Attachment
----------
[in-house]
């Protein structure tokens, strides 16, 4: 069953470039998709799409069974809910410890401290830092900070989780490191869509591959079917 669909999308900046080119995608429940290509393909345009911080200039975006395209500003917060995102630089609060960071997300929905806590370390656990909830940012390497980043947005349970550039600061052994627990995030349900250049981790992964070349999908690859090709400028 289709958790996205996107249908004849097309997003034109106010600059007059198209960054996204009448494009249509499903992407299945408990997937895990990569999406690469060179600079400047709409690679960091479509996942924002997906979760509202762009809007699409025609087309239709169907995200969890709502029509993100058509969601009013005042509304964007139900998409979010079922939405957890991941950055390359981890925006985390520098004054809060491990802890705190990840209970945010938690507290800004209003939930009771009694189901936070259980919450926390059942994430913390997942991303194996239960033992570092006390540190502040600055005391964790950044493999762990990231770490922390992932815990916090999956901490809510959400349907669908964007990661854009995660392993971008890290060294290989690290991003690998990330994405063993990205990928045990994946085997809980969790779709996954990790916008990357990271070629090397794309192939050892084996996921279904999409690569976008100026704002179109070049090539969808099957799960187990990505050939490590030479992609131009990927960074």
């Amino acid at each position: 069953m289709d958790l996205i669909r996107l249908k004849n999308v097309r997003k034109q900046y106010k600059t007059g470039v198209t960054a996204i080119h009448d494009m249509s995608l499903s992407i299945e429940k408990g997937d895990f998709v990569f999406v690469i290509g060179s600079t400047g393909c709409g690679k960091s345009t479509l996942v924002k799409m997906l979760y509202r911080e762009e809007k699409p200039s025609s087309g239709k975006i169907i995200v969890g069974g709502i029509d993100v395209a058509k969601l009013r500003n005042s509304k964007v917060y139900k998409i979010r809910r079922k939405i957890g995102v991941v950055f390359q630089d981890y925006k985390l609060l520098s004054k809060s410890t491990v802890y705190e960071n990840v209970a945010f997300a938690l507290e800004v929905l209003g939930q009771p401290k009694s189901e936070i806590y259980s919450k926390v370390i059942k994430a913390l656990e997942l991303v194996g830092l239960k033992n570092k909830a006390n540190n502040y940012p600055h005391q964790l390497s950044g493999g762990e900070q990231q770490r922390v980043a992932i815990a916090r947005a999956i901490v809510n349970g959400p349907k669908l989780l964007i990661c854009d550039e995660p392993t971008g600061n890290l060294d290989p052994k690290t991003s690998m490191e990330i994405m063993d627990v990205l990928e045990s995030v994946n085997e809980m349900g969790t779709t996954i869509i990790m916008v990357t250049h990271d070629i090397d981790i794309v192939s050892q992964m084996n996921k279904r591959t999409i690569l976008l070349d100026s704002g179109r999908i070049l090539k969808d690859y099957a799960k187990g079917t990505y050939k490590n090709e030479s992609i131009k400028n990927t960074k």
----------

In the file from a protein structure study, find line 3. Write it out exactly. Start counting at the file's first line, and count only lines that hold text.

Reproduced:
């Amino acid at each position: 069953m289709d958790l996205i669909r996107l249908k004849n999308v097309r997003k034109q900046y106010k600059t007059g470039v198209t960054a996204i080119h009448d494009m249509s995608l499903s992407i299945e429940k408990g997937d895990f998709v990569f999406v690469i290509g060179s600079t400047g393909c709409g690679k960091s345009t479509l996942v924002k799409m997906l979760y509202r911080e762009e809007k699409p200039s025609s087309g239709k975006i169907i995200v969890g069974g709502i029509d993100v395209a058509k969601l009013r500003n005042s509304k964007v917060y139900k998409i979010r809910r079922k939405i957890g995102v991941v950055f390359q630089d981890y925006k985390l609060l520098s004054k809060s410890t491990v802890y705190e960071n990840v209970a945010f997300a938690l507290e800004v929905l209003g939930q009771p401290k009694s189901e936070i806590y259980s919450k926390v370390i059942k994430a913390l656990e997942l991303v194996g830092l239960k033992n570092k909830a006390n540190n502040y940012p600055h005391q964790l390497s950044g493999g762990e900070q990231q770490r922390v980043a992932i815990a916090r947005a999956i901490v809510n349970g959400p349907k669908l989780l964007i990661c854009d550039e995660p392993t971008g600061n890290l060294d290989p052994k690290t991003s690998m490191e990330i994405m063993d627990v990205l990928e045990s995030v994946n085997e809980m349900g969790t779709t996954i869509i990790m916008v990357t250049h990271d070629i090397d981790i794309v192939s050892q992964m084996n996921k279904r591959t999409i690569l976008l070349d100026s704002g179109r999908i070049l090539k969808d690859y099957a799960k187990g079917t990505y050939k490590n090709e030479s992609i131009k400028n990927t960074k």